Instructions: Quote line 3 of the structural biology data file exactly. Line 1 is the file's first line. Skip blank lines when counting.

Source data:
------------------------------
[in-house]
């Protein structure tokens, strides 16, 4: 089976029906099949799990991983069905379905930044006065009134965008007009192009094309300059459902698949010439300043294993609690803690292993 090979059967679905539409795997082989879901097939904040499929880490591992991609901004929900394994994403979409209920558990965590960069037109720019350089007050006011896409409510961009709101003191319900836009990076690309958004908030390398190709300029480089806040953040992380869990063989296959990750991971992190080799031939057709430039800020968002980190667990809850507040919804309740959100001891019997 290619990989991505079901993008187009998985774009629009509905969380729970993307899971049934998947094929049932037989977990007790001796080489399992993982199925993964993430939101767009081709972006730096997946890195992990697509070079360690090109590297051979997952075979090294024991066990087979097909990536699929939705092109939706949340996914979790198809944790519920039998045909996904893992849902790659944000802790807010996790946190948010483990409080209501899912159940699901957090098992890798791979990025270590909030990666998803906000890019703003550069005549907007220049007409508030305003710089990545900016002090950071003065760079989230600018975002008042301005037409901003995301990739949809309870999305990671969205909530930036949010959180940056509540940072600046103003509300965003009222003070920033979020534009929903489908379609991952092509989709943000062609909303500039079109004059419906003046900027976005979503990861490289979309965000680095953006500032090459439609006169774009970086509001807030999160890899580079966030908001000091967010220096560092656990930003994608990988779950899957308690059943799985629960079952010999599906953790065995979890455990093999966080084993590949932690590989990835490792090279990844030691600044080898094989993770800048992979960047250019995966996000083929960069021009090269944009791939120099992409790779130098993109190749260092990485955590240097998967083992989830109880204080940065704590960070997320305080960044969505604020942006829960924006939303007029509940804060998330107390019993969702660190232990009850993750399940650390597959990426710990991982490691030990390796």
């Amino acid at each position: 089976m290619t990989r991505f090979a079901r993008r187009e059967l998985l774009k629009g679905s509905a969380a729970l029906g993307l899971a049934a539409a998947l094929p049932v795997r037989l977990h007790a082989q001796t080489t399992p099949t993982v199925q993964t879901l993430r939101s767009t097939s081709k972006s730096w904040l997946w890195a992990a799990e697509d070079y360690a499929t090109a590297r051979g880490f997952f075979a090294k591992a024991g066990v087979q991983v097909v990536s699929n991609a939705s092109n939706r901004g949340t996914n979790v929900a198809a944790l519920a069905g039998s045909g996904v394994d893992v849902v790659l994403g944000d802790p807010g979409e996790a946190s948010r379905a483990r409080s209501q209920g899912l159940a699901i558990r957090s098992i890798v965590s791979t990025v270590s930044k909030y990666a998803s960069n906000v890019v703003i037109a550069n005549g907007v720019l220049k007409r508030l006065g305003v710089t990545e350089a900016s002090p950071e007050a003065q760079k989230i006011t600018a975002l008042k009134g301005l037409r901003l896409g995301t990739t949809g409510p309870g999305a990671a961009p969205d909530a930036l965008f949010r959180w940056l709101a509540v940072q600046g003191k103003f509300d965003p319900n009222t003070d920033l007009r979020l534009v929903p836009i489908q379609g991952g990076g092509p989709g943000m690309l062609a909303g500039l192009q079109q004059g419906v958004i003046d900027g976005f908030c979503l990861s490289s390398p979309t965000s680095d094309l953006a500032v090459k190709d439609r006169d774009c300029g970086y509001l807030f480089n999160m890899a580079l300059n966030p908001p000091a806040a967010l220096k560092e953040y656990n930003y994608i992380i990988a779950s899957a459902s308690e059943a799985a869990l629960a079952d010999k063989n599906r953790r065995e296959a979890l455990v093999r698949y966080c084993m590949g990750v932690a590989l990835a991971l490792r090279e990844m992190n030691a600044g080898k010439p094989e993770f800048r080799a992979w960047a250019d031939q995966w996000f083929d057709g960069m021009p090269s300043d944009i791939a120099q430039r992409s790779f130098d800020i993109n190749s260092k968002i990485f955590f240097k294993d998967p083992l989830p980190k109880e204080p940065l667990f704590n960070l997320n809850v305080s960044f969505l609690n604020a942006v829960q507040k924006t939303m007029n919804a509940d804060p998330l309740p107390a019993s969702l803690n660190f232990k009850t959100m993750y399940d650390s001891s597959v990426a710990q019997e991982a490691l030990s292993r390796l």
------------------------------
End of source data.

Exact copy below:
């Amino acid at each position: 089976m290619t990989r991505f090979a079901r993008r187009e059967l998985l774009k629009g679905s509905a969380a729970l029906g993307l899971a049934a539409a998947l094929p049932v795997r037989l977990h007790a082989q001796t080489t399992p099949t993982v199925q993964t879901l993430r939101s767009t097939s081709k972006s730096w904040l997946w890195a992990a799990e697509d070079y360690a499929t090109a590297r051979g880490f997952f075979a090294k591992a024991g066990v087979q991983v097909v990536s699929n991609a939705s092109n939706r901004g949340t996914n979790v929900a198809a944790l519920a069905g039998s045909g996904v394994d893992v849902v790659l994403g944000d802790p807010g979409e996790a946190s948010r379905a483990r409080s209501q209920g899912l159940a699901i558990r957090s098992i890798v965590s791979t990025v270590s930044k909030y990666a998803s960069n906000v890019v703003i037109a550069n005549g907007v720019l220049k007409r508030l006065g305003v710089t990545e350089a900016s002090p950071e007050a003065q760079k989230i006011t600018a975002l008042k009134g301005l037409r901003l896409g995301t990739t949809g409510p309870g999305a990671a961009p969205d909530a930036l965008f949010r959180w940056l709101a509540v940072q600046g003191k103003f509300d965003p319900n009222t003070d920033l007009r979020l534009v929903p836009i489908q379609g991952g990076g092509p989709g943000m690309l062609a909303g500039l192009q079109q004059g419906v958004i003046d900027g976005f908030c979503l990861s490289s390398p979309t965000s680095d094309l953006a500032v090459k190709d439609r006169d774009c300029g970086y509001l807030f480089n999160m890899a580079l300059n966030p908001p000091a806040a967010l220096k560092e953040y656990n930003y994608i992380i990988a779950s899957a459902s308690e059943a799985a869990l629960a079952d010999k063989n599906r953790r065995e296959a979890l455990v093999r698949y966080c084993m590949g990750v932690a590989l990835a991971l490792r090279e990844m992190n030691a600044g080898k010439p094989e993770f800048r080799a992979w960047a250019d031939q995966w996000f083929d057709g960069m021009p090269s300043d944009i791939a120099q430039r992409s790779f130098d800020i993109n190749s260092k968002i990485f955590f240097k294993d998967p083992l989830p980190k109880e204080p940065l667990f704590n960070l997320n809850v305080s960044f969505l609690n604020a942006v829960q507040k924006t939303m007029n919804a509940d804060p998330l309740p107390a019993s969702l803690n660190f232990k009850t959100m993750y399940d650390s001891s597959v990426a710990q019997e991982a490691l030990s292993r390796l």